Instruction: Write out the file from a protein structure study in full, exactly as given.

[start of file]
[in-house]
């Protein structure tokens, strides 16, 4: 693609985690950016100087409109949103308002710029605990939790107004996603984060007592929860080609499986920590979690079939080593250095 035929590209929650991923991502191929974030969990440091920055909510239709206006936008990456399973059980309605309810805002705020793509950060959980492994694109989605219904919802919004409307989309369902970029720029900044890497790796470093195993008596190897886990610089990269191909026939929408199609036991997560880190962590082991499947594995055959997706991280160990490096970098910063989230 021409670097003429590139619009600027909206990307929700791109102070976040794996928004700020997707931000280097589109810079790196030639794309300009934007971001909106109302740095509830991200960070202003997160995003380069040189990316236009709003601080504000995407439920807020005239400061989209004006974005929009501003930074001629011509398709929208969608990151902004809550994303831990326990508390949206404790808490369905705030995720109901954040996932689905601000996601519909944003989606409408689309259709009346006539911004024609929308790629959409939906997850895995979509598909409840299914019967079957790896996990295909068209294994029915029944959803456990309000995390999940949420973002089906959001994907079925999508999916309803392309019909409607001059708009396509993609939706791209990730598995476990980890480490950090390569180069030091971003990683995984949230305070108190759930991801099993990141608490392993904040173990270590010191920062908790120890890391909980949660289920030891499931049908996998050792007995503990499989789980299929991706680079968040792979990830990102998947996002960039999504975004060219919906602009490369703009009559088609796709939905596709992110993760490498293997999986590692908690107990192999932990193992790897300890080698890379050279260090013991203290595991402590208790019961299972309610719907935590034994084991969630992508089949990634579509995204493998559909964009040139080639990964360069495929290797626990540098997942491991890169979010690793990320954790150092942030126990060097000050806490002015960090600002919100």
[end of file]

[in-house]
């Protein structure tokens, strides 16, 4: 693609985690950016100087409109949103308002710029605990939790107004996603984060007592929860080609499986920590979690079939080593250095 035929590209929650991923991502191929974030969990440091920055909510239709206006936008990456399973059980309605309810805002705020793509950060959980492994694109989605219904919802919004409307989309369902970029720029900044890497790796470093195993008596190897886990610089990269191909026939929408199609036991997560880190962590082991499947594995055959997706991280160990490096970098910063989230 021409670097003429590139619009600027909206990307929700791109102070976040794996928004700020997707931000280097589109810079790196030639794309300009934007971001909106109302740095509830991200960070202003997160995003380069040189990316236009709003601080504000995407439920807020005239400061989209004006974005929009501003930074001629011509398709929208969608990151902004809550994303831990326990508390949206404790808490369905705030995720109901954040996932689905601000996601519909944003989606409408689309259709009346006539911004024609929308790629959409939906997850895995979509598909409840299914019967079957790896996990295909068209294994029915029944959803456990309000995390999940949420973002089906959001994907079925999508999916309803392309019909409607001059708009396509993609939706791209990730598995476990980890480490950090390569180069030091971003990683995984949230305070108190759930991801099993990141608490392993904040173990270590010191920062908790120890890391909980949660289920030891499931049908996998050792007995503990499989789980299929991706680079968040792979990830990102998947996002960039999504975004060219919906602009490369703009009559088609796709939905596709992110993760490498293997999986590692908690107990192999932990193992790897300890080698890379050279260090013991203290595991402590208790019961299972309610719907935590034994084991969630992508089949990634579509995204493998559909964009040139080639990964360069495929290797626990540098997942491991890169979010690793990320954790150092942030126990060097000050806490002015960090600002919100």